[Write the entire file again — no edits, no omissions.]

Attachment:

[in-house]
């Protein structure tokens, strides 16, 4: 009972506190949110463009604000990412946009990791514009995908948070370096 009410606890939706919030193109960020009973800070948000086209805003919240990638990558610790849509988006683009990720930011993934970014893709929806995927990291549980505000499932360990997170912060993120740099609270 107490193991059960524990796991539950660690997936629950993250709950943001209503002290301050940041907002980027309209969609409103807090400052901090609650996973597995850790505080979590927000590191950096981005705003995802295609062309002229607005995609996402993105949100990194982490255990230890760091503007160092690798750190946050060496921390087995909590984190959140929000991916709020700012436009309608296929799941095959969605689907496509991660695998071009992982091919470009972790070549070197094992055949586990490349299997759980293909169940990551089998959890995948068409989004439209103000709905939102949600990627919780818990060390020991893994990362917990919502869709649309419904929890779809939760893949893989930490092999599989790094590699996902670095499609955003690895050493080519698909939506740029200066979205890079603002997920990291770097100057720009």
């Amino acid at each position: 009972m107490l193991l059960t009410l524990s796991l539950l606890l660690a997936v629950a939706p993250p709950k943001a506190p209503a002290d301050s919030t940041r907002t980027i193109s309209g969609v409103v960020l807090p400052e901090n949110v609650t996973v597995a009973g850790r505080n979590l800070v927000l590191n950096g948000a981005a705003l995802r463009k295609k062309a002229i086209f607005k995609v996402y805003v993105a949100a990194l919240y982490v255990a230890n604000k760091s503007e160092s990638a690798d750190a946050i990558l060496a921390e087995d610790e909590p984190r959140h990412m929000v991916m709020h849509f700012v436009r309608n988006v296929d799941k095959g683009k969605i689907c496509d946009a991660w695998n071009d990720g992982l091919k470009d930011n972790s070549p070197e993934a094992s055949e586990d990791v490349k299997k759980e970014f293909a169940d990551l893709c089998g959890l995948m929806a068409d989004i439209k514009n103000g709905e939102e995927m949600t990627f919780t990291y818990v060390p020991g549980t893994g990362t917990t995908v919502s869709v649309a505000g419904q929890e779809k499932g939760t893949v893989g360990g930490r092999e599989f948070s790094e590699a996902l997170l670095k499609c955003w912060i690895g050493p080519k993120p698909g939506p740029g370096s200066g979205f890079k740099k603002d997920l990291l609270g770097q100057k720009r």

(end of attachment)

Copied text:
[in-house]
């Protein structure tokens, strides 16, 4: 009972506190949110463009604000990412946009990791514009995908948070370096 009410606890939706919030193109960020009973800070948000086209805003919240990638990558610790849509988006683009990720930011993934970014893709929806995927990291549980505000499932360990997170912060993120740099609270 107490193991059960524990796991539950660690997936629950993250709950943001209503002290301050940041907002980027309209969609409103807090400052901090609650996973597995850790505080979590927000590191950096981005705003995802295609062309002229607005995609996402993105949100990194982490255990230890760091503007160092690798750190946050060496921390087995909590984190959140929000991916709020700012436009309608296929799941095959969605689907496509991660695998071009992982091919470009972790070549070197094992055949586990490349299997759980293909169940990551089998959890995948068409989004439209103000709905939102949600990627919780818990060390020991893994990362917990919502869709649309419904929890779809939760893949893989930490092999599989790094590699996902670095499609955003690895050493080519698909939506740029200066979205890079603002997920990291770097100057720009």
């Amino acid at each position: 009972m107490l193991l059960t009410l524990s796991l539950l606890l660690a997936v629950a939706p993250p709950k943001a506190p209503a002290d301050s919030t940041r907002t980027i193109s309209g969609v409103v960020l807090p400052e901090n949110v609650t996973v597995a009973g850790r505080n979590l800070v927000l590191n950096g948000a981005a705003l995802r463009k295609k062309a002229i086209f607005k995609v996402y805003v993105a949100a990194l919240y982490v255990a230890n604000k760091s503007e160092s990638a690798d750190a946050i990558l060496a921390e087995d610790e909590p984190r959140h990412m929000v991916m709020h849509f700012v436009r309608n988006v296929d799941k095959g683009k969605i689907c496509d946009a991660w695998n071009d990720g992982l091919k470009d930011n972790s070549p070197e993934a094992s055949e586990d990791v490349k299997k759980e970014f293909a169940d990551l893709c089998g959890l995948m929806a068409d989004i439209k514009n103000g709905e939102e995927m949600t990627f919780t990291y818990v060390p020991g549980t893994g990362t917990t995908v919502s869709v649309a505000g419904q929890e779809k499932g939760t893949v893989g360990g930490r092999e599989f948070s790094e590699a996902l997170l670095k499609c955003w912060i690895g050493p080519k993120p698909g939506p740029g370096s200066g979205f890079k740099k603002d997920l990291l609270g770097q100057k720009r």